Scientists from Michigan State University have extended a 144-year experiment started by botanist William J. Beal in 1879. Scientists have found that seeds buried in sand are still able to germinate.
According to IFLScience, Beal was interested in studying the longevity of weeds. He placed 50 seeds in 20 glass bottles with 23 different types of weeds and then buried them with the neck down so that no water would collect inside. He then dug up the seeds every five years and germinated them to see if they were still viable.
In 2021, a team of scientists dug up 14 seed bottles. They found that most plant species had lost their seed viability during the first 60 years of the experiment, but a high percentage of plants in the genus Verbascum were still able to grow.
One hybrid that probably should not have been part of the experiment was among the sprouted plants. The team suspected that the hybrid had been included in the experiment by mistake, and after DNA sequencing, they found that their hunch was correct.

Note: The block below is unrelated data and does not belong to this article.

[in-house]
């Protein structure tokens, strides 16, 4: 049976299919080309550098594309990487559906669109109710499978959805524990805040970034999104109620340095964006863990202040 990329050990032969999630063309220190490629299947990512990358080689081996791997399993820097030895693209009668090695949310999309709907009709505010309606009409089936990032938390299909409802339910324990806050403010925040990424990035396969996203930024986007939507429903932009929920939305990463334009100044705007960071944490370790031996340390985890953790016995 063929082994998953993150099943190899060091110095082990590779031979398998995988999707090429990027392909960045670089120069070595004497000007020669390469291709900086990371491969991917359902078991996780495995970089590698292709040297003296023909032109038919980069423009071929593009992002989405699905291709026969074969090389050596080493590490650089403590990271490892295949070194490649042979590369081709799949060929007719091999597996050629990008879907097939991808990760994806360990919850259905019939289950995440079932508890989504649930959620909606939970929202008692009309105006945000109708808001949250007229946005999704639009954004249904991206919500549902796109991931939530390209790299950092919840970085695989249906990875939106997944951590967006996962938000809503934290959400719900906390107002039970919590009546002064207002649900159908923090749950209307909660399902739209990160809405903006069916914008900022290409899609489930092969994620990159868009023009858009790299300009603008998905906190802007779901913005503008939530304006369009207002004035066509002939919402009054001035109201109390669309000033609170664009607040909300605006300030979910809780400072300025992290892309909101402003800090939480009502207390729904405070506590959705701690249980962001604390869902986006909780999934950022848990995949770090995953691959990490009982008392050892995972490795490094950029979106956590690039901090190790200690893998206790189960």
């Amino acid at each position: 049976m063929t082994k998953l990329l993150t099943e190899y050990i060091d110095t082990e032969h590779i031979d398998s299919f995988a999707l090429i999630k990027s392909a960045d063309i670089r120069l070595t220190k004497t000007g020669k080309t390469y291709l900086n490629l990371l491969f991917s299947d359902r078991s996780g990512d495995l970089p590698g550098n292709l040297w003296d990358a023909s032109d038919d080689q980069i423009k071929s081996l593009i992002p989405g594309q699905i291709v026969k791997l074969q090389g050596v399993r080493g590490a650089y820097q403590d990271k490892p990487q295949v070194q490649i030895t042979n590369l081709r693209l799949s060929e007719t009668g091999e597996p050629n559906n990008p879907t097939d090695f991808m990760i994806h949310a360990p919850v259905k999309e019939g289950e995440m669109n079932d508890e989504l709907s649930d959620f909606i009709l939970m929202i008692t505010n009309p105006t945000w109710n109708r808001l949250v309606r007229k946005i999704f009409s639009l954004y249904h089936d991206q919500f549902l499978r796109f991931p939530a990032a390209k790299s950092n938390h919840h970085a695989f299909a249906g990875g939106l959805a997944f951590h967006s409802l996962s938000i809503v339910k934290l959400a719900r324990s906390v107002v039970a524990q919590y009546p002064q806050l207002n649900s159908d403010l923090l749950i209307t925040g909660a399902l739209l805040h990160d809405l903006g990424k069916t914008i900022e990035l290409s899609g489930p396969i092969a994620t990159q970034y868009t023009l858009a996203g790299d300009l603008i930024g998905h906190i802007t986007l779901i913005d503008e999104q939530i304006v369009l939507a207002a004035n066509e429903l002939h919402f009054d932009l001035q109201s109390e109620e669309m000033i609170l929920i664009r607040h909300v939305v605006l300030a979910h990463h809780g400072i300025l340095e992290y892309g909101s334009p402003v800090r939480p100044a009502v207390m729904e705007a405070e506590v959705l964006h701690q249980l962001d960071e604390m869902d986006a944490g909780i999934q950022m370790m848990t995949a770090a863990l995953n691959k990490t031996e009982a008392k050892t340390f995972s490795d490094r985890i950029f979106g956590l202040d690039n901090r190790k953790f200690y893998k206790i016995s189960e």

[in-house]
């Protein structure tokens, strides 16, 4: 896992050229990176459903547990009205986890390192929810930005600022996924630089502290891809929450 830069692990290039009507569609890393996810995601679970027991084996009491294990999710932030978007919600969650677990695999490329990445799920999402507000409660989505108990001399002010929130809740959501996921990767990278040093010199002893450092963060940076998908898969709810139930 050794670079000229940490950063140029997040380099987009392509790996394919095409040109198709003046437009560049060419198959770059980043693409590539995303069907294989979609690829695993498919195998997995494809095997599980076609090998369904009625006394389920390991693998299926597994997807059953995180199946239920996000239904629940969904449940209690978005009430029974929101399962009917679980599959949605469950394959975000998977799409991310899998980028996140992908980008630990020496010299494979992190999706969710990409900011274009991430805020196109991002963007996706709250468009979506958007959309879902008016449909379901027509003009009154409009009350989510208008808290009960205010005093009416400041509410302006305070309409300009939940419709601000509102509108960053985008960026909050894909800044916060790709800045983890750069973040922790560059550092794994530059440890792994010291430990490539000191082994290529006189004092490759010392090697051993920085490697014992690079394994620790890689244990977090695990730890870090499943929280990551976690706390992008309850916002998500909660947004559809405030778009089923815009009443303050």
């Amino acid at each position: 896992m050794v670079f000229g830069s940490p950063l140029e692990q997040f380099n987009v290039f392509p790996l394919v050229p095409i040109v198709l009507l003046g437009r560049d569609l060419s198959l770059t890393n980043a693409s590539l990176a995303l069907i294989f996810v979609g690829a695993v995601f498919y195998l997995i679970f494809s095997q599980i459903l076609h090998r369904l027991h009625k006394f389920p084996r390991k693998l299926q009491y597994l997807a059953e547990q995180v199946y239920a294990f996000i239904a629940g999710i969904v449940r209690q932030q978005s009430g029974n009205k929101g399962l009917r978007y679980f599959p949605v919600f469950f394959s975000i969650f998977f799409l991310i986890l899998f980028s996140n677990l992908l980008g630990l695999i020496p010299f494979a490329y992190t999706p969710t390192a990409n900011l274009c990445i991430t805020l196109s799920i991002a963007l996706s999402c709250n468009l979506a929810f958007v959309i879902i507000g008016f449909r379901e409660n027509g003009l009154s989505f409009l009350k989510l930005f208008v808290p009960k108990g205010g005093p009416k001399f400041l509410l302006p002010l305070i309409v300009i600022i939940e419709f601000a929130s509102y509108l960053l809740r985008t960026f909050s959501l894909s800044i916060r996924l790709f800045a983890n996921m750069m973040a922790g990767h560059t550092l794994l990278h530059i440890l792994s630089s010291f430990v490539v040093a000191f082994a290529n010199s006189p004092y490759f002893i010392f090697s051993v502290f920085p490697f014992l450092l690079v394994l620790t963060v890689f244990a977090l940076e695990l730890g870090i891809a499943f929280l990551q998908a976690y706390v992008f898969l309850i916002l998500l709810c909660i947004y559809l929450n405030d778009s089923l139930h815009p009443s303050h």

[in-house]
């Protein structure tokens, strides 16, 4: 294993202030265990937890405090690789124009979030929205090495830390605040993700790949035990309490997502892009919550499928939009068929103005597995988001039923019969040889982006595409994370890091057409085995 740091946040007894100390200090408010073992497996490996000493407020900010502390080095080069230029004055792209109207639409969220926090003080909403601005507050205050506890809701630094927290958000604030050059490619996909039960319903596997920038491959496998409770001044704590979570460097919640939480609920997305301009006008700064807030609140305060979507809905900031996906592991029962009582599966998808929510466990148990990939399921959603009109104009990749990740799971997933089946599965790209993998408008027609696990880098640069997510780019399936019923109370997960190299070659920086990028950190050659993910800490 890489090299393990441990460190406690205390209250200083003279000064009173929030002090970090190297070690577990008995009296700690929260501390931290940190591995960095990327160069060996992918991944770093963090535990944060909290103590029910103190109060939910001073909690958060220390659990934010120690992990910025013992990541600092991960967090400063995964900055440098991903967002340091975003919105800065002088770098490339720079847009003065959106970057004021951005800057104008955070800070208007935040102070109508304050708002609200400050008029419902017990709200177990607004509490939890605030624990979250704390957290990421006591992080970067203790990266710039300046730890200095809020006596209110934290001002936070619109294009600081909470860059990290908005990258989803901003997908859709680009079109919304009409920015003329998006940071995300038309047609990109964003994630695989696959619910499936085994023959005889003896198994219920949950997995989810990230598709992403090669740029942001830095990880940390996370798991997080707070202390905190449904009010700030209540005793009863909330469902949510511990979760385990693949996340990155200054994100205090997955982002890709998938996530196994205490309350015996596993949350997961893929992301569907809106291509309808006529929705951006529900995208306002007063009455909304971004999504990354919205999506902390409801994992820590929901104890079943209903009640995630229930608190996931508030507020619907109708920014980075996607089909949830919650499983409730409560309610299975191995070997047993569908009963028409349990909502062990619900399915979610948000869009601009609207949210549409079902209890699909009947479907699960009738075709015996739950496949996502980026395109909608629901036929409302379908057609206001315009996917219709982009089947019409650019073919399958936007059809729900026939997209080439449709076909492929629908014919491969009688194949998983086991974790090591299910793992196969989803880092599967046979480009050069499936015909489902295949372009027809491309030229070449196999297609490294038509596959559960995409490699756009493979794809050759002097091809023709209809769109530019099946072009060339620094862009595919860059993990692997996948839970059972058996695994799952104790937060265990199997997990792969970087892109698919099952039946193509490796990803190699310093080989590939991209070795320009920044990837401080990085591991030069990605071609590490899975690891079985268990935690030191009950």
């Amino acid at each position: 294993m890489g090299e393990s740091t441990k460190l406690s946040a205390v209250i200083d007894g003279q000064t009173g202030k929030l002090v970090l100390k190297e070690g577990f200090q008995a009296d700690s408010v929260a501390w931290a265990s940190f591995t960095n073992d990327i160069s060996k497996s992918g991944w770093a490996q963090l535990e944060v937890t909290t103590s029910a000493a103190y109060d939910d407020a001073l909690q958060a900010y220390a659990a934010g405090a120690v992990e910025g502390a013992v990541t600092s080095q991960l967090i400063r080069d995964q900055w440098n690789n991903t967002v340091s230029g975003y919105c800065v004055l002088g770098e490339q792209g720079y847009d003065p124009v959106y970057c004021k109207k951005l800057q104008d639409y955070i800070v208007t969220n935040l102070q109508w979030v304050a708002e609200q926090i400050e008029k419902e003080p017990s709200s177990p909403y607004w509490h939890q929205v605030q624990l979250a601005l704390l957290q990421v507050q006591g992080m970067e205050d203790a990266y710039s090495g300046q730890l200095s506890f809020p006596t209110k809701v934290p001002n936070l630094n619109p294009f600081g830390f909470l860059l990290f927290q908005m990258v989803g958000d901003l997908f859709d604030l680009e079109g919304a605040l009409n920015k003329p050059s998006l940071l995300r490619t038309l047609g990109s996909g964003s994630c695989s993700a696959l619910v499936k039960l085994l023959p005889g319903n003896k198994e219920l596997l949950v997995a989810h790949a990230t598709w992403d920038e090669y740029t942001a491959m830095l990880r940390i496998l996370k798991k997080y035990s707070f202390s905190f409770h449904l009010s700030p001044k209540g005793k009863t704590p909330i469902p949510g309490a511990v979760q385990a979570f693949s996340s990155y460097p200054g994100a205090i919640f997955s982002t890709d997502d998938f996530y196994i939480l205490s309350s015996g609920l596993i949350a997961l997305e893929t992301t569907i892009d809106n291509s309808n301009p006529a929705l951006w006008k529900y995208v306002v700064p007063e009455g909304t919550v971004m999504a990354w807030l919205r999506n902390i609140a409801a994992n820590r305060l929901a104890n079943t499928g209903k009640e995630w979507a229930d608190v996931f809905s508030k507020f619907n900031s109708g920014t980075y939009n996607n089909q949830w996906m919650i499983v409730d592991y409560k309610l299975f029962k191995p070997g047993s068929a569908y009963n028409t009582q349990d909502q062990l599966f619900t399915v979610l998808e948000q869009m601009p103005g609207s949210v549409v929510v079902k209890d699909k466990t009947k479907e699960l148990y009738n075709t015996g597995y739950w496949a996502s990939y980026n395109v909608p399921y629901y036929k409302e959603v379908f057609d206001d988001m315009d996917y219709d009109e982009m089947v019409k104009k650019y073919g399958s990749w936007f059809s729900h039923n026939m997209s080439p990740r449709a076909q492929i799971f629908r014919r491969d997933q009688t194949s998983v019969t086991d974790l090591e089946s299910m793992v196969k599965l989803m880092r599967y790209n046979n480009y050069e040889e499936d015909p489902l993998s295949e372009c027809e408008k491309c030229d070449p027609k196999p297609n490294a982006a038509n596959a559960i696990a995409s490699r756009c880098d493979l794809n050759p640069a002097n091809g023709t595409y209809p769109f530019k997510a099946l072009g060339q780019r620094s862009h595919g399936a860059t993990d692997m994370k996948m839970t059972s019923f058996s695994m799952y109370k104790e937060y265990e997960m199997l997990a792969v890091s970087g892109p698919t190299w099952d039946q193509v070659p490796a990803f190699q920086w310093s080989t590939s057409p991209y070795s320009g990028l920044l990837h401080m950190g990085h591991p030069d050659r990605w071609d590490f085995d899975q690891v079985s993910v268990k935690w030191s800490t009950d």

"The hybrid was an interesting discovery," said Frank Telewski, professor emeritus, plant biologist and leader of the Beal group. "It shows that errors can occur even in well-controlled experimental conditions."
The study, published in the American Journal of Botany, is important for the conservation of rare species and ecosystem restoration. The results of the study help to determine which plant species may be problematic weeds for such projects and which other species may not, depending on how long the field was cultivated before restoration.
The experiment is due to end in 2100, but it may need to be extended by spacing the germination interval if the seeds continue to show that they are viable.
Earlier, scientists explained why people can't drink seawater and what would happen if they did.
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